Pembrokes and Cardigans first appeared together in 1925 when they were shown under the rules of The Kennel Club in Britain.[21] The Corgi Club was founded in December 1925 in Carmarthen, Carmarthenshire.[21] It is reported that the local members favored the Pembroke breed, so a club for Cardigan enthusiasts was founded a year or so later.[21] Both groups have worked hard to ensure the appearance and type of breed are standardized through careful selective breeding.[21] Pembrokes and Cardigans were officially recognized by the Kennel Club in 1928 and were initially categorized together under the single heading of Welsh Corgis before the two breeds were recognized as separate and distinct in 1934.[21]

Corgi at 4 months, when they are starting to get their typical fawn colour. Compared to other dogs, their ears look big compared to their head.

Pembroke Welsh Corgis are becoming more popular in the United States and rank 20th (24th) in American Kennel Club registrations,[22] as of 2015 (2012). However, corgis are now listed as a "vulnerable" breed in the United Kingdom; the decline has been said to be due to a 2007 ban on tail-docking (the practice of cutting off the animal's tail) in the U.K., as well as the lack of breeders in the U.K.[23] In 2009, the corgi was added to The Kennel Club's "At Watch" list of British breeds when annual registrations numbered between 300 and 450.[24] In 2014, the breed was put on the Club's "Vulnerable Native Breeds" list when registrations dropped under 300.[24] In 2018, the breed came off the "At-Risk" list with 456 puppies registered in December 2017.[24] The Kennel Club has credited the renewed interest in the breed to the popular Netflix television series, The Crown,[24] and others.[25] The Pembroke Welsh Corgi has also appeared in the American television Brooklyn Nine-Nine as the pet dog of Captain Raymond Holt and Kevin M. Cozner and is shown to be extremely loyal. Ein, a Corgi with human-level intelligence, is one of the 5 main characters in the TV show Cowboy Bebop.


Pembroke Welsh Corgis can compete in dog agility trials, obedience, showmanship, flyball, tracking, and herding events. Herding instincts and trainability can be measured at noncompetitive herding tests.[26] Corgis, despite their dwarfism giving the illusion of small slow legs, can reach up to 25 mph if they are healthy and fit. This is because Corgis tend to use more upper body strength to run than most dogs, giving them enhanced abilities with such activities as agility and herding and racing.

Royal corgis

Main article: Royal corgis

At a young age, the Queen's passion for this breed started when her father, King George VI, brought home their first royal corgi who was later named Dookie.[27] The Queen ceased breeding corgis around 2012 so as not to leave any behind after she died; her last corgi, Willow, died in April 2018.[28] She was gifted two new corgi pups by her family in 2021.[29][30]

On April 3 2019, the film The Queen's Corgi was released.[31]

See also


  1. ^ a b Wheeler, Jill C. (2010). Welsh Corgis. ABDO. p. 6. ISBN 978-1-61613-641-3.
  2. ^ "Queen's Diamond Jubilee: Just how many dogs does she own?". Christian Science Monitor. 2 June 2012. Retrieved 28 January 2013.
  3. ^ The Kennel Club. "Vulnerable Native Breeds". The Kennel Club. Retrieved 3 July 2016.
  4. ^ Ho, Eric (2017-11-17). "How I Became The Leader Of The New York City Corgi Meet Ups". Medium. Retrieved 2019-11-19.
  5. ^ "THE MOST POPULAR DOG BREEDS OF 2020". Retrieved 19 October 2020.
  6. ^ Richard G. Beauchamp (1999). Welsh Corgis: Pembroke and Cardigan: Everything about Purchase, Care, Nutrition, Grooming, Behavior, and Training. Barron's Educational Series. p. 15. ISBN 978-0-7641-0557-9.
  7. ^ Debra M. Eldredge, DVM (25 February 2009). Pembroke Welsh Corgi: Your Happy Healthy Pet, with DVD. John Wiley & Sons. p. 17. ISBN 978-0-470-44364-4.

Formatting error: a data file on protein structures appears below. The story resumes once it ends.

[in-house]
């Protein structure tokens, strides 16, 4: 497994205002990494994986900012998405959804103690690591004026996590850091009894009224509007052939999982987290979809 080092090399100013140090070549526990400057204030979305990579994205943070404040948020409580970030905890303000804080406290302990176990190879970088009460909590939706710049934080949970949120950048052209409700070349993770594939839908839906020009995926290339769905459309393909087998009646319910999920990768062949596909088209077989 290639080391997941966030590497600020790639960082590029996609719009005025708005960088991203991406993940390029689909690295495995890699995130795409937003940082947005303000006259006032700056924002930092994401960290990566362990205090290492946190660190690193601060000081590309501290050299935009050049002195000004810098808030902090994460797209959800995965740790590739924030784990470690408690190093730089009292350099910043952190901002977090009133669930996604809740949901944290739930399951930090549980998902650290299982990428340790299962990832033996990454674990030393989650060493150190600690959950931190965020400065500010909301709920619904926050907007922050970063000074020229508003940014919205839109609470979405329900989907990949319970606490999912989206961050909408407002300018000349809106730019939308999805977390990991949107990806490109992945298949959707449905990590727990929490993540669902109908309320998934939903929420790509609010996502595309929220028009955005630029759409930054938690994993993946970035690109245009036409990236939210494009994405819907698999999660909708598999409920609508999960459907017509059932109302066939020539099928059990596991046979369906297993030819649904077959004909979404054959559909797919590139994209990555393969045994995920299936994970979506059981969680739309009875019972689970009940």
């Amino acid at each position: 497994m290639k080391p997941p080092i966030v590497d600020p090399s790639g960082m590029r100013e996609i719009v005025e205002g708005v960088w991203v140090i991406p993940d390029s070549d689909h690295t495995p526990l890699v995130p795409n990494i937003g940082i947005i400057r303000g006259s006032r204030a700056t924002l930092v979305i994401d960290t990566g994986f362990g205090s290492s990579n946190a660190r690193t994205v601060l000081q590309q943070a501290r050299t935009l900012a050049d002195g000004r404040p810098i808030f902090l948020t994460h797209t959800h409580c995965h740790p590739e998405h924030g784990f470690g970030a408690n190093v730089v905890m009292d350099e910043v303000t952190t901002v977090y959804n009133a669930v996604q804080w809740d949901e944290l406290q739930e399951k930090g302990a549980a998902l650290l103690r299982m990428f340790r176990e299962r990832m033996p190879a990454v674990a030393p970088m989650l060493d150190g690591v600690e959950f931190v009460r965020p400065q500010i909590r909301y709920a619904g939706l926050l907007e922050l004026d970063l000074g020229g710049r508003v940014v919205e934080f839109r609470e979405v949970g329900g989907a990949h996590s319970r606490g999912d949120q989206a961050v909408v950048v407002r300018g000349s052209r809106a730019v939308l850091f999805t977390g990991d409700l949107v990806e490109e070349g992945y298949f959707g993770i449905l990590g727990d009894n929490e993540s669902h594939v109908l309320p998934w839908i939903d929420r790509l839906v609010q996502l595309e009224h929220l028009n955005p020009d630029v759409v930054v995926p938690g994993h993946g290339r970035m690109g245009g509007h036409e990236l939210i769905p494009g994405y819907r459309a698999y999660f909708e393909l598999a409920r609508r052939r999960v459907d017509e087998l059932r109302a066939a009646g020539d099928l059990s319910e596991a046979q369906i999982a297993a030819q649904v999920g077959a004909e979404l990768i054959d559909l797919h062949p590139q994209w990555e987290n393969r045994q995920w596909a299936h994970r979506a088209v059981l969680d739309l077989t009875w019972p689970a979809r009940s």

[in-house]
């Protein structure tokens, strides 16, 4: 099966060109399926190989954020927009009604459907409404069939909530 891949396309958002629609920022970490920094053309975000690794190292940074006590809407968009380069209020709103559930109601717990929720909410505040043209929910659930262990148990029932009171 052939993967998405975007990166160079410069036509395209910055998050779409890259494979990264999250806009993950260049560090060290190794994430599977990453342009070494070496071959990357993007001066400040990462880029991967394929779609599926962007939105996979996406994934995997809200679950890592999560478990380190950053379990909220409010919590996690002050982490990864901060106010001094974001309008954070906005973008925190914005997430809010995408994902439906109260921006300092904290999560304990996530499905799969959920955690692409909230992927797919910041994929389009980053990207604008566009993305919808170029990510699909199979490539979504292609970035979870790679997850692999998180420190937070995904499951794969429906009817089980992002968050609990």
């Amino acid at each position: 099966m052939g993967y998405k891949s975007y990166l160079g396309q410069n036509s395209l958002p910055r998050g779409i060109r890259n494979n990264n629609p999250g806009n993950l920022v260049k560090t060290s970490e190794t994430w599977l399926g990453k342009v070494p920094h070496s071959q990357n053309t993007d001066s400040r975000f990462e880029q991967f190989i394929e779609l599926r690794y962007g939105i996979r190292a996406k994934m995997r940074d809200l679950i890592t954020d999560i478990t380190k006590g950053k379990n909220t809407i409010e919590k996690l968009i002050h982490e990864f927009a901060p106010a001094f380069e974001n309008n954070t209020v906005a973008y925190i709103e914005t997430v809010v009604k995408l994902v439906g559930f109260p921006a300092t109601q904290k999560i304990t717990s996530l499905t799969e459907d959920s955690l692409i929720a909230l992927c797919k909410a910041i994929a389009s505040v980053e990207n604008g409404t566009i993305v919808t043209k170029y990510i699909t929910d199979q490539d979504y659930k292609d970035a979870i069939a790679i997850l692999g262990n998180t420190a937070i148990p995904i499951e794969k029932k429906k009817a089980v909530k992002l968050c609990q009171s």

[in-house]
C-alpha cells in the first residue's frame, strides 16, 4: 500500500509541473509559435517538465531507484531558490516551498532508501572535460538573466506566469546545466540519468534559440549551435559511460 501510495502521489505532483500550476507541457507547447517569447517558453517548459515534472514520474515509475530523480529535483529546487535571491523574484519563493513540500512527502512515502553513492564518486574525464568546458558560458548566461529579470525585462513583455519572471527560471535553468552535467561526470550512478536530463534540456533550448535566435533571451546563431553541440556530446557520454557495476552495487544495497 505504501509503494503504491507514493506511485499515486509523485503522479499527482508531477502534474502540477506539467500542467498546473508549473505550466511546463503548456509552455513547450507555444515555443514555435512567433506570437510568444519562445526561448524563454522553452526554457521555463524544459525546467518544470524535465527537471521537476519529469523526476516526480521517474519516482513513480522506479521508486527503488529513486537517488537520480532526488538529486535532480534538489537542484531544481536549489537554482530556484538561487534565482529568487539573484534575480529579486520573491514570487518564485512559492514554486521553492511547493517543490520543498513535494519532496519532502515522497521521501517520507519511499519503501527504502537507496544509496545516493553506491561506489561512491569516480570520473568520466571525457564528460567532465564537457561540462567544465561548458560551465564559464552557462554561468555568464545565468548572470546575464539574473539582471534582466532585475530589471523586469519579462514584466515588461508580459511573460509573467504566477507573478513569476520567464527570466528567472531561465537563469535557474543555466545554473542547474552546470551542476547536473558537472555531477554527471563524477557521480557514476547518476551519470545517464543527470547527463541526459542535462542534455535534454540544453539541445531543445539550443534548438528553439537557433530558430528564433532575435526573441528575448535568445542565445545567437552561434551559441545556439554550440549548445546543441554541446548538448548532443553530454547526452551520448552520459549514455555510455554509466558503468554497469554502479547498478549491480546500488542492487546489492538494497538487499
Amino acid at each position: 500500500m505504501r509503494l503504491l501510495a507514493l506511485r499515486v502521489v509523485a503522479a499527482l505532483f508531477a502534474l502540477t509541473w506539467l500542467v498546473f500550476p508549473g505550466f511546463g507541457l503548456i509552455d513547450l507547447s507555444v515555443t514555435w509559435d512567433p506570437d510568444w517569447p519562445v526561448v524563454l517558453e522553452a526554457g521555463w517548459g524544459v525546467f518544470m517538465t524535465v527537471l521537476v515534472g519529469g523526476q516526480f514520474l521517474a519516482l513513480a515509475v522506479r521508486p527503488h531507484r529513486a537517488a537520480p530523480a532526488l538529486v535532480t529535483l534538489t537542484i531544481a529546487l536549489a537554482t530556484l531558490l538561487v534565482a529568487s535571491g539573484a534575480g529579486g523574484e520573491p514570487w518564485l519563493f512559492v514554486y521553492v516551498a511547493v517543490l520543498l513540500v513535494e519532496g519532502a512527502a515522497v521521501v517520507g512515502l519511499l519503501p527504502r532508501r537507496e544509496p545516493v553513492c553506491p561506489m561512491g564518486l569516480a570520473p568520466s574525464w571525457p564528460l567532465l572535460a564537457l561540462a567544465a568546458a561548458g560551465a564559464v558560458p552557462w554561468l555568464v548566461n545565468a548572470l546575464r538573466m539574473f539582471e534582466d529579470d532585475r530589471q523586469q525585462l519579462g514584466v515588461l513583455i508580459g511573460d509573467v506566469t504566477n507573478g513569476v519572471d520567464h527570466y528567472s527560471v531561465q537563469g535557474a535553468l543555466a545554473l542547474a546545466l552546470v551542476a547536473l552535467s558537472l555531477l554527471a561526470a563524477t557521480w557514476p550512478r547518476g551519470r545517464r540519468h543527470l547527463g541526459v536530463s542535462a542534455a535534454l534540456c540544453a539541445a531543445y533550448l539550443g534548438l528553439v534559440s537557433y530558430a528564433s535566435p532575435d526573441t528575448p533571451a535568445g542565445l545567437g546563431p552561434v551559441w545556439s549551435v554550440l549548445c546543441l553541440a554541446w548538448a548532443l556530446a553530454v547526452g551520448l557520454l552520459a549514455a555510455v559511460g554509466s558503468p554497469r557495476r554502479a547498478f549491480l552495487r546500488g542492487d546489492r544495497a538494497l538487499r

8. ^ Debra M. Eldredge, DVM (25 February 2009). Pembroke Welsh Corgi: Your Happy Healthy Pet, with DVD. John Wiley & Sons. p. 70. ISBN 978-0-470-44364-4.
  9. ^ Eldredge, Debra M (2009). Pembroke Welsh Corgi: Your Happy Healthy Pet, with DVD. John Wiley & Sons. p. 17. ISBN 978-0-470-44364-4.
  10. ^ "PWCCA Standard of Perfection". Archived from the original on 2015-01-18. Retrieved 2015-01-20.
  11. ^ Kennel Clun. "Pembroke Welsh Corg". Archived from the original on 14 June 2012. Retrieved 28 January 2013.
  12. ^ United Kennel Club. "Pembroke Welsh Corgi". Retrieved 28 January 2013.
  13. ^ Cathy Lambert. Getting to Know Poodles: A Guide to Choosing and Owning a Poodle. Animalinfo Publications. p. 15. ISBN 978-1-921537-06-6.
  14. ^ "Get to know the Pembroke Welsh Corgi". Archived from the original on 2 August 2009. Retrieved 28 January 2013.
  15. ^ "2004 Purebred Dog Health Survey". The Kennel Club. Archived from the original on 13 August 2013. Retrieved 16 August 2010.
  16. ^ The Dog Encyclopedia. Penguin. 2013. p. 59. ISBN 978-1-4654-2116-6.
  17. ^ "From the Genetics Committee of the Pembroke Welsh Corgi Club of America, Inc". Archived from the original on 16 January 2013. Retrieved 28 January 2013.
  18. ^ E. Hywel Burton (18 October 2011). Pembroke Welsh Corgi. Kennel Club Books. p. 116. ISBN 978-1-59378-890-2.
  19. ^ "Pembroke Welsh Corgi - HISTORY". Archived from the original on 29 December 2014. Retrieved 28 January 2013.
  20. ^ Zeller, Jon (December 7, 2021). "The Corgi Care Guide: Personality, History, Food, and More". The Farmer's Dog Digest.
  21. ^ a b c d e Debra M. Eldredge (27 January 2009). Pembroke Welsh Corgi: Your Happy Healthy Pet, with DVD. John Wiley and Sons. pp. 21–. ISBN 978-0-470-39061-0. Retrieved 10 December 2011.
  22. ^ "AKC Dog Registration Statistics". American Kennel Club. Archived from the original on 7 February 2015. Retrieved 17 August 2016.
  23. ^ "Dog Gone! Why You're Seeing Fewer Corgis". ABC News. 2015-02-09. Retrieved 2016-10-08.
  24. ^ a b c d "Corgis and the Queen: Celebrating the breed that the Queen made popular". Retrieved 2019-01-04.
  25. ^ Rebecca Seales (3 June 2022). "Corgis: How the Queen fell in love and started a phenomenon". BBC News. Retrieved 3 June 2022.
  26. ^ Hartnagle-Taylor, Jeanne Joy; Taylor, Ty (2010). Stockdog Savvy. Alpine Publications. ISBN 978-1-57779-106-5.
  27. ^ "What Are the Queen's Corgis Called? All About Elizabeth II's Dogs". Retrieved 2017-07-24.
  28. ^ Wilkes, Joseph (2020-12-03). "Queen left with just one dog as her beloved dorgi Vulcan dies 'of old age'". The Guardian. Retrieved 2018-04-18.
  29. ^ Corbin, Tianna (20 March 2021). "Queen's new corgi pups are named after relative and favourite beauty location". The Cornishman. Retrieved 21 March 2021.
  30. ^ Brazell, Emma (13 June 2021). "Queen 'given corgi puppy' by Andrew on Philip's 100th birthday". Metro. Retrieved 14 June 2021.
  31. ^ "The Queen's Last Corgi Is Dead and the Internet Is Inconsolable". Time. Retrieved 2018-08-10.